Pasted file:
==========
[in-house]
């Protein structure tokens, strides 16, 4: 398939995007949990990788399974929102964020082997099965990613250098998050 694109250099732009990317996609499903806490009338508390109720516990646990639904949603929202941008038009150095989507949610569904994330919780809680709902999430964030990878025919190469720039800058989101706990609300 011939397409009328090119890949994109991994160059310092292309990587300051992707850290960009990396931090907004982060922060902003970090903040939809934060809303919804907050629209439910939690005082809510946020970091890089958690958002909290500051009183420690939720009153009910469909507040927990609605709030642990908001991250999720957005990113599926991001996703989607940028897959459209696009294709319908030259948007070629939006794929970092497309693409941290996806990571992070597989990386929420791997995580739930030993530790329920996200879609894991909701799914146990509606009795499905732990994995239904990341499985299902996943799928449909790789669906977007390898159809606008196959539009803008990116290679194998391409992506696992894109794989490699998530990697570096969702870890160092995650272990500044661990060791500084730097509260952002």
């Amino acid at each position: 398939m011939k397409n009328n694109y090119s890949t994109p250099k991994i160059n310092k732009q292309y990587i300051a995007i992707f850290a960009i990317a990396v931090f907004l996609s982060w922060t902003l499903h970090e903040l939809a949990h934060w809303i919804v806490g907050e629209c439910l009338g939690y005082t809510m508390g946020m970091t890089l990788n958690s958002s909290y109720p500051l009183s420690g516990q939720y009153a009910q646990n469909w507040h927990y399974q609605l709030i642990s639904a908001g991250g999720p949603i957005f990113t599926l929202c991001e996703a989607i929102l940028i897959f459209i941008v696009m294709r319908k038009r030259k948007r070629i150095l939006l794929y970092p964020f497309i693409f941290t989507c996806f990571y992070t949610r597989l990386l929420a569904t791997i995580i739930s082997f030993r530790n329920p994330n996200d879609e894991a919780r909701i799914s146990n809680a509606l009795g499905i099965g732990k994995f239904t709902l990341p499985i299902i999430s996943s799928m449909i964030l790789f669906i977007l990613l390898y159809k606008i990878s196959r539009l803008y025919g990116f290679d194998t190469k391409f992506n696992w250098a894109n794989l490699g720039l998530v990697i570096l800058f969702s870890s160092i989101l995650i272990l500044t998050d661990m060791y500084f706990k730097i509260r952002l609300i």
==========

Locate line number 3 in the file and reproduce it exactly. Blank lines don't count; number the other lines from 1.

């Amino acid at each position: 398939m011939k397409n009328n694109y090119s890949t994109p250099k991994i160059n310092k732009q292309y990587i300051a995007i992707f850290a960009i990317a990396v931090f907004l996609s982060w922060t902003l499903h970090e903040l939809a949990h934060w809303i919804v806490g907050e629209c439910l009338g939690y005082t809510m508390g946020m970091t890089l990788n958690s958002s909290y109720p500051l009183s420690g516990q939720y009153a009910q646990n469909w507040h927990y399974q609605l709030i642990s639904a908001g991250g999720p949603i957005f990113t599926l929202c991001e996703a989607i929102l940028i897959f459209i941008v696009m294709r319908k038009r030259k948007r070629i150095l939006l794929y970092p964020f497309i693409f941290t989507c996806f990571y992070t949610r597989l990386l929420a569904t791997i995580i739930s082997f030993r530790n329920p994330n996200d879609e894991a919780r909701i799914s146990n809680a509606l009795g499905i099965g732990k994995f239904t709902l990341p499985i299902i999430s996943s799928m449909i964030l790789f669906i977007l990613l390898y159809k606008i990878s196959r539009l803008y025919g990116f290679d194998t190469k391409f992506n696992w250098a894109n794989l490699g720039l998530v990697i570096l800058f969702s870890s160092i989101l995650i272990l500044t998050d661990m060791y500084f706990k730097i509260r952002l609300i």